Space mystery may be as simple as salt

Petro_Europa's Surface NASA gov_May12_196159

(MEDIA GENERAL) – NASA researchers have recreated a chemical substance found on one of Jupiter’s moons in laboratory testing; the “mystery material” may suggest supported life.

According to NASA experiments, a subsurface ocean on the moon Europa may contain sea salt, discolored from exposure to radiation. The dark substance covers many of the moon’s geological features on its frozen surface and bears great resemblance to earth’s sea salt.

Kevin Hand, a planetary scientist at NASA’s Jet Propulsion Laboratory (JPL) in Pasadena, California, has conducted simulations, along with his co-author, Robert Carlson, to reveal the mystery material’s chemical composition.

“The lab setup mimics conditions on Europa’s surface in terms of temperature, pressure and radiation exposure. The spectra [or chemical fingerprint] of these materials can then be compared to those collected by spacecraft and telescopes.”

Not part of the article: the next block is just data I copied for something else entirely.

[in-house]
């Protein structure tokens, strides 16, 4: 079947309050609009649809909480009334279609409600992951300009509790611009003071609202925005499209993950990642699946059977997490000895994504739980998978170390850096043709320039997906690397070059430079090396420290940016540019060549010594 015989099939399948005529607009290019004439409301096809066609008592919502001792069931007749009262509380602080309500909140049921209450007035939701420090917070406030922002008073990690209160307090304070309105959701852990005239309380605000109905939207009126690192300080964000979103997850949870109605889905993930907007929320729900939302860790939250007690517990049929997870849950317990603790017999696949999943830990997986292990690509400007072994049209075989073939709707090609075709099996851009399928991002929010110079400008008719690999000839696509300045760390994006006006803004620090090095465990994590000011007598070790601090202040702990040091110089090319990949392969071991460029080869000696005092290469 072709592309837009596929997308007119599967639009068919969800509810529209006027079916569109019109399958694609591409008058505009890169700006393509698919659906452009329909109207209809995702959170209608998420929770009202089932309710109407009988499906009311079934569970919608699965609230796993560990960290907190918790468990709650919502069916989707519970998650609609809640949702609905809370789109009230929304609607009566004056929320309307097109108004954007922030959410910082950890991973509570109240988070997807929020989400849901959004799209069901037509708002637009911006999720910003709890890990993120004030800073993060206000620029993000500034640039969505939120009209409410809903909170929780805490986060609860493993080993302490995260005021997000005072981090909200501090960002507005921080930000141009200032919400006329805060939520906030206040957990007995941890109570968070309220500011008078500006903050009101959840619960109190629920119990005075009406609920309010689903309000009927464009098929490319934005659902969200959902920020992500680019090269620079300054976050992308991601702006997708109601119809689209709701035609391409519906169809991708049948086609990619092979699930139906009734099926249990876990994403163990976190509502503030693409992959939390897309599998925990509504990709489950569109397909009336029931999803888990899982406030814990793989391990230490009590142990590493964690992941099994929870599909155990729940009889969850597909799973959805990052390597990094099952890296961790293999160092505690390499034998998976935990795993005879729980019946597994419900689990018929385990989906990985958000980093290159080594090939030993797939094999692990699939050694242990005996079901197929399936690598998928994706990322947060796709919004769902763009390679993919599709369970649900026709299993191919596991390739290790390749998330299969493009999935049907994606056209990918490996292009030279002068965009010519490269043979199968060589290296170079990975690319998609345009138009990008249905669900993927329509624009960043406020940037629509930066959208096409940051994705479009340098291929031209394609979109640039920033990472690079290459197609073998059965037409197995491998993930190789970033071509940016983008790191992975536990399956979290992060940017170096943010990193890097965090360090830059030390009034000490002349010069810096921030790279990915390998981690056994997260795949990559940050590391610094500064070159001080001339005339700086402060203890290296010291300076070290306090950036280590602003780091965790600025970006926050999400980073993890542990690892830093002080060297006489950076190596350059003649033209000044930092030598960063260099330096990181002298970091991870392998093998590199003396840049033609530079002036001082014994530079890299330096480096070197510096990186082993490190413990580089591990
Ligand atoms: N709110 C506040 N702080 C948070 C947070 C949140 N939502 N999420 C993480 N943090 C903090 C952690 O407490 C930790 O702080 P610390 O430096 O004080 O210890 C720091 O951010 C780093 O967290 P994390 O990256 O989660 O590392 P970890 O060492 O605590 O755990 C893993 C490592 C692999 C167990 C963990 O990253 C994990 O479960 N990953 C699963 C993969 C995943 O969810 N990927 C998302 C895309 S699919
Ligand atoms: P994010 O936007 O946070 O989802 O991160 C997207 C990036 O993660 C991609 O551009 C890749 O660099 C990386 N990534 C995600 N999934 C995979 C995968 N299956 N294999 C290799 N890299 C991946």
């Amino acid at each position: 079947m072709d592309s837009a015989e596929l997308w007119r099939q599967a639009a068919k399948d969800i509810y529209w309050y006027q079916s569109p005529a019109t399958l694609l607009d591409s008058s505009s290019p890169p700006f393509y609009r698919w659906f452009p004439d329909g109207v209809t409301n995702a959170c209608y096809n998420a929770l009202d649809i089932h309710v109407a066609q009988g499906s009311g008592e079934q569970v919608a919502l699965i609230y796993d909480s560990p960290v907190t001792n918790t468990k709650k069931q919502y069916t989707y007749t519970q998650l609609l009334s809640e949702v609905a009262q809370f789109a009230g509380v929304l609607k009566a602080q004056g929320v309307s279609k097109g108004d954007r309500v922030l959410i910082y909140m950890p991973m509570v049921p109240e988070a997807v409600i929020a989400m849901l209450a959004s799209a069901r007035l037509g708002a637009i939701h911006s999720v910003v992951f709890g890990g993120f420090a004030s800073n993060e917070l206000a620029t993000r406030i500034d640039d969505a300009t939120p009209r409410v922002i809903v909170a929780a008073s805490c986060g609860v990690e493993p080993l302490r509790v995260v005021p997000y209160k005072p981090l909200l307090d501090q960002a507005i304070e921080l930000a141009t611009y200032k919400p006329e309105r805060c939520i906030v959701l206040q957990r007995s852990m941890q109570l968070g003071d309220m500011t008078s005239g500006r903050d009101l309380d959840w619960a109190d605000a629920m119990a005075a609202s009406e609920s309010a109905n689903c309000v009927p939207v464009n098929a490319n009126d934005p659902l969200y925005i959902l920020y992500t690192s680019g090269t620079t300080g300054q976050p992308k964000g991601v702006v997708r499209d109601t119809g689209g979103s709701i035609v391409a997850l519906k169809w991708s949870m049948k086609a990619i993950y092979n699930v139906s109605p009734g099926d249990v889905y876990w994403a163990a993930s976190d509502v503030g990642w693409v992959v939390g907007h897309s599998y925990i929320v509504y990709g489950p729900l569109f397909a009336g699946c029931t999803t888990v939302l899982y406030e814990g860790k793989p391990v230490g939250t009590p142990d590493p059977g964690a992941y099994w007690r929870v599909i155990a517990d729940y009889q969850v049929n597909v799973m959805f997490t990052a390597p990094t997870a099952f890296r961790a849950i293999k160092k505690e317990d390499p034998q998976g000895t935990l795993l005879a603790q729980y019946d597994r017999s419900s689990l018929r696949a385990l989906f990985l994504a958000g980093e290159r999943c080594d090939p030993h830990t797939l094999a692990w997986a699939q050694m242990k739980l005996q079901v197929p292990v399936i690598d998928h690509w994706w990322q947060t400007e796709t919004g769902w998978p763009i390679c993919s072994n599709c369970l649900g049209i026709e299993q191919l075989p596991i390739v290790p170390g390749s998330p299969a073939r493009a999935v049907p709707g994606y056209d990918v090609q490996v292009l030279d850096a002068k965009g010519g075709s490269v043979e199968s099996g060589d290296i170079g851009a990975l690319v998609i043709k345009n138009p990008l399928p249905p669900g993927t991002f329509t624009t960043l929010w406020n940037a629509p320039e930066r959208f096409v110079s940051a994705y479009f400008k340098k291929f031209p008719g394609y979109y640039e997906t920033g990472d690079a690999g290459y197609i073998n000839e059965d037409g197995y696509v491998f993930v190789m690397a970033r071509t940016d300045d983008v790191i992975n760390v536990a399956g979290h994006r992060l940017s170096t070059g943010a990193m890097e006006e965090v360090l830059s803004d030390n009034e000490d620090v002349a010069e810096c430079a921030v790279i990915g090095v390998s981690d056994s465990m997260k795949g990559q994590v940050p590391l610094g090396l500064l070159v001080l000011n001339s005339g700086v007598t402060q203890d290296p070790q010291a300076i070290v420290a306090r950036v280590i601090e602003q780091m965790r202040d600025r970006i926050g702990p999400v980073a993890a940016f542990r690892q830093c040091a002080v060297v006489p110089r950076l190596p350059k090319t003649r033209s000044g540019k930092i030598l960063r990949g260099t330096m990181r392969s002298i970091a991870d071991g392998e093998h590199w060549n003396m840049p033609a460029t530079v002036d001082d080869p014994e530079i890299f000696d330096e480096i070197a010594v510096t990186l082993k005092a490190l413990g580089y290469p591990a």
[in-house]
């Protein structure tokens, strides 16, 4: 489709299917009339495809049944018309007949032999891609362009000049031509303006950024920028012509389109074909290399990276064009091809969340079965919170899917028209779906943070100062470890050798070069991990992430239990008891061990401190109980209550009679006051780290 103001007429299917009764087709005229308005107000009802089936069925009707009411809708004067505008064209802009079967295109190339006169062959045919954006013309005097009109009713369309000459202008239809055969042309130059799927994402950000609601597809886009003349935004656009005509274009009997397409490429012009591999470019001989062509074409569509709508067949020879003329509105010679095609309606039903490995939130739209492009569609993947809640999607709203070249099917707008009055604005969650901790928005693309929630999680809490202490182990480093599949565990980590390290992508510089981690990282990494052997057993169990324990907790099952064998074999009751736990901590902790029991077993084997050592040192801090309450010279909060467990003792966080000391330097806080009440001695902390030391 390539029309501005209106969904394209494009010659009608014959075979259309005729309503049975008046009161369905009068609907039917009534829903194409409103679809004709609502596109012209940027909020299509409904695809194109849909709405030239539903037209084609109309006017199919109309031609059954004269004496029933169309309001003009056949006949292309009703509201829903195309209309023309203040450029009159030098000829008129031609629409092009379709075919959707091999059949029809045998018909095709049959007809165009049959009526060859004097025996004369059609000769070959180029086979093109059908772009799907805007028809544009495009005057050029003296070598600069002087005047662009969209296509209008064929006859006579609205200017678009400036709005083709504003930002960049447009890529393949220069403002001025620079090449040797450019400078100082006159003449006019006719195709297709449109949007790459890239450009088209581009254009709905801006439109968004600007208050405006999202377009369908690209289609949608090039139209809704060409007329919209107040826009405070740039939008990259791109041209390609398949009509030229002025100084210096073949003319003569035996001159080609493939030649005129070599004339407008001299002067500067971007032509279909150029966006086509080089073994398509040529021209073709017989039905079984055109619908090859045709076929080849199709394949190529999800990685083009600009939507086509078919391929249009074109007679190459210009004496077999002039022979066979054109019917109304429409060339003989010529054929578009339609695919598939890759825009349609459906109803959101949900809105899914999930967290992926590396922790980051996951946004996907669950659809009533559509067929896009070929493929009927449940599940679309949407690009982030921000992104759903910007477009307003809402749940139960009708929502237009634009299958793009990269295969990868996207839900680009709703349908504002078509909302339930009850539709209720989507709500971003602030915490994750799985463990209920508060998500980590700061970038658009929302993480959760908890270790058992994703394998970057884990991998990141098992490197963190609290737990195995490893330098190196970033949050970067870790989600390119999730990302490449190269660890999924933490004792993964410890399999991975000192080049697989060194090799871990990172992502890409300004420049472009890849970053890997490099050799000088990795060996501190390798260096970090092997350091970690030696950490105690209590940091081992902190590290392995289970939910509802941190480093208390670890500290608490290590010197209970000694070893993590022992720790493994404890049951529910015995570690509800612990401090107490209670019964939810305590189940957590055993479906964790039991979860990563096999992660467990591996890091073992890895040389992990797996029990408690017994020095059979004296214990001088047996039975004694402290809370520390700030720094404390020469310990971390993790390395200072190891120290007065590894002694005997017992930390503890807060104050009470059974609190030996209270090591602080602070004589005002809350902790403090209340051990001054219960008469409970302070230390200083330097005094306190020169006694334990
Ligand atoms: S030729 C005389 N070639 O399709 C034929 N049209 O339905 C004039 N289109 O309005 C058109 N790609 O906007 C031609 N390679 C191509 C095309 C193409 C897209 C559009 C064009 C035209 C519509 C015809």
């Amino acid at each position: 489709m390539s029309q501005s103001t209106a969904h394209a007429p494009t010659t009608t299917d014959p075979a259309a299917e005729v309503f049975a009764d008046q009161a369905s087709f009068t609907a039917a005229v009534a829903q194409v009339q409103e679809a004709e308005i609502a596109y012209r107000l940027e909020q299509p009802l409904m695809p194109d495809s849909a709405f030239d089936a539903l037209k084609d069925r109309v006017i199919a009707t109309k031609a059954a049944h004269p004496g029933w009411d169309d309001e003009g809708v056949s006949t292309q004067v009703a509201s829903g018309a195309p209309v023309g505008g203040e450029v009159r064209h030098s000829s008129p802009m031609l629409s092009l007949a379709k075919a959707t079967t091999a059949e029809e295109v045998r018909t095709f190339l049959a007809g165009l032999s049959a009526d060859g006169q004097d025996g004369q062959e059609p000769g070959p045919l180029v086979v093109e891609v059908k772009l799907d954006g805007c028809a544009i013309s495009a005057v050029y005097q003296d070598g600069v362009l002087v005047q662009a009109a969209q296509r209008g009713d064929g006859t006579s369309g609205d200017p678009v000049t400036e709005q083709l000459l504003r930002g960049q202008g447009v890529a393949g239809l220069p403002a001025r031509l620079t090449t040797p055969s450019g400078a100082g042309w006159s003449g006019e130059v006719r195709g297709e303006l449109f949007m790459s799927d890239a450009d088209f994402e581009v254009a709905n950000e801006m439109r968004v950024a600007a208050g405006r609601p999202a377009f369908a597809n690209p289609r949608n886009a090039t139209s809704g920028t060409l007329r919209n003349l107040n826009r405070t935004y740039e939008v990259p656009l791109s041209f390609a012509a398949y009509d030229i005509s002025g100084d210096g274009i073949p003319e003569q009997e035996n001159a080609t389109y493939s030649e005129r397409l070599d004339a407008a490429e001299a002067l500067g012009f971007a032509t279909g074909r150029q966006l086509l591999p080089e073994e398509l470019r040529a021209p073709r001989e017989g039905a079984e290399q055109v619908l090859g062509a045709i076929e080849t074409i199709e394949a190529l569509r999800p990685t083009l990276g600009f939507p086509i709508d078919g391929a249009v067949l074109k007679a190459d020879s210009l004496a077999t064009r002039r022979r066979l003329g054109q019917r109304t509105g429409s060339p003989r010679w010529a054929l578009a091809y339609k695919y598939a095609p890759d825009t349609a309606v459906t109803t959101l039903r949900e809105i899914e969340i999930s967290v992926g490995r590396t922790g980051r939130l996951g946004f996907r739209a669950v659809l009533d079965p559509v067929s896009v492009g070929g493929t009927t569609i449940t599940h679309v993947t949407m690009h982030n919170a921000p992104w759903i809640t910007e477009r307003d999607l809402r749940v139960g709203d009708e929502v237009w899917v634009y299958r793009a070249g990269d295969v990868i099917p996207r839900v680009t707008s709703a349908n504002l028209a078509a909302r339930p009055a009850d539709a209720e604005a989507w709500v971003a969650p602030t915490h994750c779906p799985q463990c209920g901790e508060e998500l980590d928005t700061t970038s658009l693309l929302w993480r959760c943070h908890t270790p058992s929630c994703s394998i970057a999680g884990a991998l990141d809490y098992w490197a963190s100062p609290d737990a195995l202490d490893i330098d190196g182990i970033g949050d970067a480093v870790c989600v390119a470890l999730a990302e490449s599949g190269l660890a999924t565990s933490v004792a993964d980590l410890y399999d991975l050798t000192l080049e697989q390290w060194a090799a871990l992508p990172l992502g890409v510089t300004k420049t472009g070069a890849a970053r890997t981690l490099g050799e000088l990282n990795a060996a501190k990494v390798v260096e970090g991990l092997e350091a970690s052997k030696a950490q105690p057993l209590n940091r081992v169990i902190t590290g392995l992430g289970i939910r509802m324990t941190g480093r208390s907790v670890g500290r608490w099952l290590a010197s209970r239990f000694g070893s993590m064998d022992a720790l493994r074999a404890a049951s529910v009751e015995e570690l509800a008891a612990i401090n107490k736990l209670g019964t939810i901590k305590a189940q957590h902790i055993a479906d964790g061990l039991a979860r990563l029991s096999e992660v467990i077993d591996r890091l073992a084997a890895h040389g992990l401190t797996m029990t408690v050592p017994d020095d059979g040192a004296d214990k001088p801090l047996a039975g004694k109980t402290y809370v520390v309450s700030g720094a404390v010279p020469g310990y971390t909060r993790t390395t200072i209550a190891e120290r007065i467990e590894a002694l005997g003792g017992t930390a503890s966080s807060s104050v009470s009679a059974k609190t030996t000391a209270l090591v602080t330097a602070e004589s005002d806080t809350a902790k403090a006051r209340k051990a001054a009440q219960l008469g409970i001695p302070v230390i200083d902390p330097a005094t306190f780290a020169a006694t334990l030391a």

Hand also concluded that from these experiments, he and his partner have found “a compelling match” for the substance that had been previously recorded by NASA’s Galileo spacecraft and telescopes.

The presence of sea salt, along with other environmental factors, hint toward the possibility of life on Jupiter’s moon.

According to NASA, “life as we know it depends on three key ingredients.” These ingredients include liquid water to facilitate chemical reactions, essential chemical elements that are crucial for biological processes, and a source of energy that can be utilized by living things.

While it may be located miles below the surface, evidence suggests that Europa possesses liquid water. Essential chemical elements are present. Energy sources are also there from constant tidal flexing which creates heat energy, and radiation providing chemical energy.

As a result, NASA claims that “Europa appears to meet the minimum requirements for life.”

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